Venezuelans in Halifax rallied outside city hall on Saturday, joining an international movement demanding that Venezuelan President Nicolás Maduro permit humanitarian aid to enter the country.
Maduro, whose grasp on power is being challenged by opposition leader Juan Guaidó, has maintained blockades at the South American country’s borders, preventing millions of dollars in international aid — including food and medicine — from reaching its people.
Guaidó declared himself Venezuela’s interim president earlier this year, adding fuel to one of the worst political and economic crises the continent has seen in decades.
But the call for humanitarian aid to enter the country isn’t a matter of politics, said rally participants, it’s a matter of life and death.
“There’s 86 per cent starvation in the country. There’s malnutrition, and people are dying just because they can’t get food, and that’s without counting the fact that they can’t get medicine, either,” said Iara Aguilera, who is from Caracas but now resides in Halifax.
“I have two sisters that have breast cancer, and there is no medicine for cancer in Venezuela. They have to go to Colombia to buy the medicine,” added fellow protester Juliana Fombona.
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Similar demonstrations took place across Canada on Saturday, in cities including Montreal, Vancouver, Edmonton and Calgary. The crowd in Halifax favoured Guaidó as Venezuela’s president and said part of the rally’s purpose is to debunk the misinformation they’ve encountered in Nova Scotia when it comes to his role in government.
They reject claims that Guaidó is leading a military coup backed by the U.S. government. Maduro, who still commands the Venezuelan military, has endorsed this theory and claimed that American aid packages will serve as the bridge to a White House-led invasion.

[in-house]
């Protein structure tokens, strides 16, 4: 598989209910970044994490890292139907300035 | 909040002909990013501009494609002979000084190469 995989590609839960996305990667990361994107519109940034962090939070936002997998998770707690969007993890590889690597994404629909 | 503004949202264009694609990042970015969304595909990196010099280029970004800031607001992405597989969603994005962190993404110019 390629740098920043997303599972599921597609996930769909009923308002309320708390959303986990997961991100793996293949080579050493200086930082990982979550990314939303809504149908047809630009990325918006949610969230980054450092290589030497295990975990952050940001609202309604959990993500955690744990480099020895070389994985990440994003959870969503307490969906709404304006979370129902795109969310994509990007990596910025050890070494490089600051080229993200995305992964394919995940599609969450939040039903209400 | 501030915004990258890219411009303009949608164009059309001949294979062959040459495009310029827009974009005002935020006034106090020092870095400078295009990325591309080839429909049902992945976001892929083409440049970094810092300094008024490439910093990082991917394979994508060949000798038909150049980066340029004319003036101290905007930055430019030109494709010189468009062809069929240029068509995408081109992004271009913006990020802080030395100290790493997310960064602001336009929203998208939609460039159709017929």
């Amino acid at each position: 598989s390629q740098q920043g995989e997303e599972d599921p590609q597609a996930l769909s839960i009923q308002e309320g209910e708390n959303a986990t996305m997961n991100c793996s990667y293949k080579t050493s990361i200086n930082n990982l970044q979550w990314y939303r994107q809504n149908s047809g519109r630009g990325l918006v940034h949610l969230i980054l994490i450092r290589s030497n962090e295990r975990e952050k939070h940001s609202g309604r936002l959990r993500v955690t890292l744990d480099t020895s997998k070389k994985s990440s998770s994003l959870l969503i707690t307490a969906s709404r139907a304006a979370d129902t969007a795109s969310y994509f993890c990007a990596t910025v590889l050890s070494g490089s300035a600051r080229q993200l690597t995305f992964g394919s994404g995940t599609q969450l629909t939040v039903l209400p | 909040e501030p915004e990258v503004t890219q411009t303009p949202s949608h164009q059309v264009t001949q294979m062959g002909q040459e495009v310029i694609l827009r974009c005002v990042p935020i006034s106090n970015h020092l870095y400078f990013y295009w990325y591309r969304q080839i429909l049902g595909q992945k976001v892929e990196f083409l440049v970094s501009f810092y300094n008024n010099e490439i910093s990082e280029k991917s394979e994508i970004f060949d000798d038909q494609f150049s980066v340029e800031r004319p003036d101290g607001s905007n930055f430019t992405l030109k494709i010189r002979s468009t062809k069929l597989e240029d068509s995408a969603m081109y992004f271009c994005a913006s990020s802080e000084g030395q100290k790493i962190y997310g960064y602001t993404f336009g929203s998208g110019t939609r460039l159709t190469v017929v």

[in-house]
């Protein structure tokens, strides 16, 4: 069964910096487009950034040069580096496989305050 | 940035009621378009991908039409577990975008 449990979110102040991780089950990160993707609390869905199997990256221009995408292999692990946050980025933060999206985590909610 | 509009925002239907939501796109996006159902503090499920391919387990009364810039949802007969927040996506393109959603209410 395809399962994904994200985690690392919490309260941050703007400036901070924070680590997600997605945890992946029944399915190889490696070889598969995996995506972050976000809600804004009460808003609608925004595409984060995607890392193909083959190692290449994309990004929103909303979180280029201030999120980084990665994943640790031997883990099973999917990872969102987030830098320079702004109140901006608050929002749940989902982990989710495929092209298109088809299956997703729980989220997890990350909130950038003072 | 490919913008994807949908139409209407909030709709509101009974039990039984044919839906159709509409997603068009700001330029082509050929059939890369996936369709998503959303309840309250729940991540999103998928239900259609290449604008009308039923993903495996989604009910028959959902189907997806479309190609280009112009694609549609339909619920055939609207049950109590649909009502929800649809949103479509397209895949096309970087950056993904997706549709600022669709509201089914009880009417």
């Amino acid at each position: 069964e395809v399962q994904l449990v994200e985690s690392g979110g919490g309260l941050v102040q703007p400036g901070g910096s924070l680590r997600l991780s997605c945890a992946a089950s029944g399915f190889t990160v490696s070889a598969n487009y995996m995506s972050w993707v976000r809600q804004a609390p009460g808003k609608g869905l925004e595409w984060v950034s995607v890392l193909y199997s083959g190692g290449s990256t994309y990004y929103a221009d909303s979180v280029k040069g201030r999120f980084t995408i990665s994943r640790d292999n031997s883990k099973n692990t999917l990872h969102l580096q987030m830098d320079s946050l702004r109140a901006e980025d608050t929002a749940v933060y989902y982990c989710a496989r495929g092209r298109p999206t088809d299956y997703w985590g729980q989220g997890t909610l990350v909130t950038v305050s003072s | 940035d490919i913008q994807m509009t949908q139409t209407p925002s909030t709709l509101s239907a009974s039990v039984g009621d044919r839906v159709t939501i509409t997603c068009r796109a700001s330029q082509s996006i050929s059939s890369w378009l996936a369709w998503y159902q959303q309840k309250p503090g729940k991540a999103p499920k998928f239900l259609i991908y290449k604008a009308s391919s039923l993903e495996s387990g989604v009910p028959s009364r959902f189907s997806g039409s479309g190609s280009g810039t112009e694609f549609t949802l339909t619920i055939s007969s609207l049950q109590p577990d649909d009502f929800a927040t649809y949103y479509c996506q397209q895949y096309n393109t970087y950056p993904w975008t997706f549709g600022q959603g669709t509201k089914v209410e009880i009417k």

“Nicolás Maduro held elections that were illegitimate last year so it created a void of power,” Aguilera explained. “The National Assembly, (of) which Juan Guaidó was president, had to step up, and he had to take control and he had to take the oath as a president to have a transition government.
“He’s just trying to get Venezuela through that democratic path again.”
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The U.S. and Canada have endorsed Guaidó as the country’s interim leader, with Canada pledging more than $50 million in aid to Venezuelans, most of which will go to non-governmental organizations. But at another demonstration in Halifax on Saturday, protesters said Canada has no place meddling in Venezuelan affairs and should withdraw its endorsement of a particular leader.
“Regardless of if you agree with the Maduro government or the Bolivarian revolution, one must agree that a people, no matter where, are entitled to free democratic processes,” said Mitchell Moxon of Alliance for Venezuela Halifax. “They should be allowed to elect whomever they choose.”
The second rally was not led by Venezuelans, and many of its participants claimed that the movement of Guaidó and his supporters is tied to foreign corporate interests in Venezuelan resources, including oil.